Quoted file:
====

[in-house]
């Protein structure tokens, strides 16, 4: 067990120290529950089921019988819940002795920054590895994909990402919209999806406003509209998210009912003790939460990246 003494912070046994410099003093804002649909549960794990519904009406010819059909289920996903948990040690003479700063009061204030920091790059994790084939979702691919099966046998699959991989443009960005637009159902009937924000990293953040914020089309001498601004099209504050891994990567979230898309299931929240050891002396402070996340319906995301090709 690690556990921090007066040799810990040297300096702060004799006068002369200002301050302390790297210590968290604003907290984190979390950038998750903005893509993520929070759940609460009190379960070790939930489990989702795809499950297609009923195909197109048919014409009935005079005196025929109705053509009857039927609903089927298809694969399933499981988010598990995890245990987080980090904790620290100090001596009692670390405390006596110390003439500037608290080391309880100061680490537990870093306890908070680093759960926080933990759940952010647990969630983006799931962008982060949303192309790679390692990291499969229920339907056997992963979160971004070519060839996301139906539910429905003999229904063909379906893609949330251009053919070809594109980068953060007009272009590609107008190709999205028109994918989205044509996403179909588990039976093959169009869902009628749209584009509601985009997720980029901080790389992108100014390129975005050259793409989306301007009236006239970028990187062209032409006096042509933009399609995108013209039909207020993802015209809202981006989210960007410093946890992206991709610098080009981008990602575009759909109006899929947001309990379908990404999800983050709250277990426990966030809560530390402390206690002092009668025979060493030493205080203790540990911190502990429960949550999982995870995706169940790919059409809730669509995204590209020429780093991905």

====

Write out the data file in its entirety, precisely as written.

[in-house]
């Protein structure tokens, strides 16, 4: 067990120290529950089921019988819940002795920054590895994909990402919209999806406003509209998210009912003790939460990246 003494912070046994410099003093804002649909549960794990519904009406010819059909289920996903948990040690003479700063009061204030920091790059994790084939979702691919099966046998699959991989443009960005637009159902009937924000990293953040914020089309001498601004099209504050891994990567979230898309299931929240050891002396402070996340319906995301090709 690690556990921090007066040799810990040297300096702060004799006068002369200002301050302390790297210590968290604003907290984190979390950038998750903005893509993520929070759940609460009190379960070790939930489990989702795809499950297609009923195909197109048919014409009935005079005196025929109705053509009857039927609903089927298809694969399933499981988010598990995890245990987080980090904790620290100090001596009692670390405390006596110390003439500037608290080391309880100061680490537990870093306890908070680093759960926080933990759940952010647990969630983006799931962008982060949303192309790679390692990291499969229920339907056997992963979160971004070519060839996301139906539910429905003999229904063909379906893609949330251009053919070809594109980068953060007009272009590609107008190709999205028109994918989205044509996403179909588990039976093959169009869902009628749209584009509601985009997720980029901080790389992108100014390129975005050259793409989306301007009236006239970028990187062209032409006096042509933009399609995108013209039909207020993802015209809202981006989210960007410093946890992206991709610098080009981008990602575009759909109006899929947001309990379908990404999800983050709250277990426990966030809560530390402390206690002092009668025979060493030493205080203790540990911190502990429960949550999982995870995706169940790919059409809730669509995204590209020429780093991905």